You’ve definitely played your share of straight jerks. So what did you think about Ramin Setoodeh’s Newsweek article?
I must admit I didn’t read it, so I shouldn’t even speak to it, but of course I have an opinion anyway. It annoyed me, but I thought it was more complicated than the ensuing discussion. I don’t think his point was that gay actors can’t convincingly be straight in roles; I think his point was that once the knowledge is out that those actors are gay, the audience is unwilling to suspend their disbelief. So I felt there was a finer point there that got lost in the stampede. His point has less to do with the ability of actors and more to do with society’s ongoing prejudices and our inability to cut a gay man the same kind of slack we’d cut Julia Roberts if she were playing a nuclear scientist. We could suspend our disbelief for that, but we can’t suspend our disbelief to accept that Sean Hayes is interested in sleeping with Kristin Chenoweth? That’s a problem.

You played the romantic lead opposite Christina Applegate in the 2005 Broadway revival of Sweet Charity. Did you hear any complaints that your performance devolved into unintentional camp?
No, I didn’t. The only complaint I got was that my character ended up being a bit of a villain at the end because he dumps Charity. I was like, “Look, she lied to him about the fact that she was a hooker. He had every right to dump her!”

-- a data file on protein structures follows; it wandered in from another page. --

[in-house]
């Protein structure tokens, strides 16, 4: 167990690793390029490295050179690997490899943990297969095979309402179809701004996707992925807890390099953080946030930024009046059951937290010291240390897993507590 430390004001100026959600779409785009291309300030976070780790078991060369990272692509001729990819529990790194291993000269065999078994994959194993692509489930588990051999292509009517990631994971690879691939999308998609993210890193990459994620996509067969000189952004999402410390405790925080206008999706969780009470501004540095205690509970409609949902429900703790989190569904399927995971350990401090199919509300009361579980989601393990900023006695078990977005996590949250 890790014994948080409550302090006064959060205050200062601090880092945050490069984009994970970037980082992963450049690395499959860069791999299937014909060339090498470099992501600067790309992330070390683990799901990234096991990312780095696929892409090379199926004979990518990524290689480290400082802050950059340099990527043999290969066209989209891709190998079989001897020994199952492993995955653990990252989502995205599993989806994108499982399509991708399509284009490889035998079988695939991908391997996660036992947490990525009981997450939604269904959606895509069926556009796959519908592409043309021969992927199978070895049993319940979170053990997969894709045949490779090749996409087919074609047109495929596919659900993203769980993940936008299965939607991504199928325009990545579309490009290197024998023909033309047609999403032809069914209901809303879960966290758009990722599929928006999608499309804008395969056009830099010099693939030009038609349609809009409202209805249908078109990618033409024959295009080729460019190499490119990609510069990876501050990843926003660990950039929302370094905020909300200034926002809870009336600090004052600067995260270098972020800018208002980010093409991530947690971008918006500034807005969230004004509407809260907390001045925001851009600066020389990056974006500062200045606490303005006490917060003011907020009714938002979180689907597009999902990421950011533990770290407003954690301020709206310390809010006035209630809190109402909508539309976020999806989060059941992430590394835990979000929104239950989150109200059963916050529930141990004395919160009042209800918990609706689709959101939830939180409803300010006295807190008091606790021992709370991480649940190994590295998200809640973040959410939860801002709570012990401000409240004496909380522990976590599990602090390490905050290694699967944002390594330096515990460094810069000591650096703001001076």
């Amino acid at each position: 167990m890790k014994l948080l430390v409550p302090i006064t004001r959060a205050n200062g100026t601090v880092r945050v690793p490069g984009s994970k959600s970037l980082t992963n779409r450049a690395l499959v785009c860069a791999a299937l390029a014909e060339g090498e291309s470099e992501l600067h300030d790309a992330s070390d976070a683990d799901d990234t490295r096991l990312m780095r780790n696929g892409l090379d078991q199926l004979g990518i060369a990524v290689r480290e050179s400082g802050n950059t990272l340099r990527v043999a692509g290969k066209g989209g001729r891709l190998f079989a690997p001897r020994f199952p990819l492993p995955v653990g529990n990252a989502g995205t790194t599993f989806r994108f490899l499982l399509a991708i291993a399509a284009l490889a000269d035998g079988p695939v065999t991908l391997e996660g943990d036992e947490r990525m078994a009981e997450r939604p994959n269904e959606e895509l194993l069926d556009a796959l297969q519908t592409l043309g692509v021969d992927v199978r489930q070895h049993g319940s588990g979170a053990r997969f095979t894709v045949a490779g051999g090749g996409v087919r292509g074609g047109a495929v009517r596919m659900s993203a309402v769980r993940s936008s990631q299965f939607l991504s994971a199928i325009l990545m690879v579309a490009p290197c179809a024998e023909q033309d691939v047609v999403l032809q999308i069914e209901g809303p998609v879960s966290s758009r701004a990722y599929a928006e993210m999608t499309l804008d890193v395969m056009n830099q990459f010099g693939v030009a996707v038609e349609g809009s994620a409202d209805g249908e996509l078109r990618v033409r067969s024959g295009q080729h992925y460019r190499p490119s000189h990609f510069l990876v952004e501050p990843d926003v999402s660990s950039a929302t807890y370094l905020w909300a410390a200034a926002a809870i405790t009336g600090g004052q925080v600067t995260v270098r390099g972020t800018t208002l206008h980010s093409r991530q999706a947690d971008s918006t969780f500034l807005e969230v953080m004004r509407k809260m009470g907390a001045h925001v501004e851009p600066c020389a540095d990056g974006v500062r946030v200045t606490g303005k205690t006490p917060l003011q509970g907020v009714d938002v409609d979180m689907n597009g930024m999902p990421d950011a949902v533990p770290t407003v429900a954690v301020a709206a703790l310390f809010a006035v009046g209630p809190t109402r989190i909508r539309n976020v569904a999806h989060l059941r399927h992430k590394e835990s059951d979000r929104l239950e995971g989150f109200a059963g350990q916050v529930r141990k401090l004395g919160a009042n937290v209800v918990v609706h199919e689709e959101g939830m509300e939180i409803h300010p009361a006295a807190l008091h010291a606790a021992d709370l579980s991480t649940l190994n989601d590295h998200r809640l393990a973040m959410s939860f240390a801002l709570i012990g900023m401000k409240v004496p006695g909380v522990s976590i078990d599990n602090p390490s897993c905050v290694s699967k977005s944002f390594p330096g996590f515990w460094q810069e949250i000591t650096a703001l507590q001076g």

Is it a special treat for you when you do play gay?
Well, it’s certainly home territory. You can kind of relax a bit because you’re not lying. In acting there’s always the feeling that you’re being a fraud — like someone’s going to catch you and go, “You don’t chew gum! You’re not a doctor!” So to be doing something that’s your native posture feels like at least one level of authenticity. I do like playing gay characters, but a character’s sexuality, even if he’s gay, isn’t necessarily the most important attribute to me. In the case of Russell, he’s a power-hungry ancient druid who has a serious concern for the stewardship of the earth. Not to downplay it, but being gay is just another aspect of his life.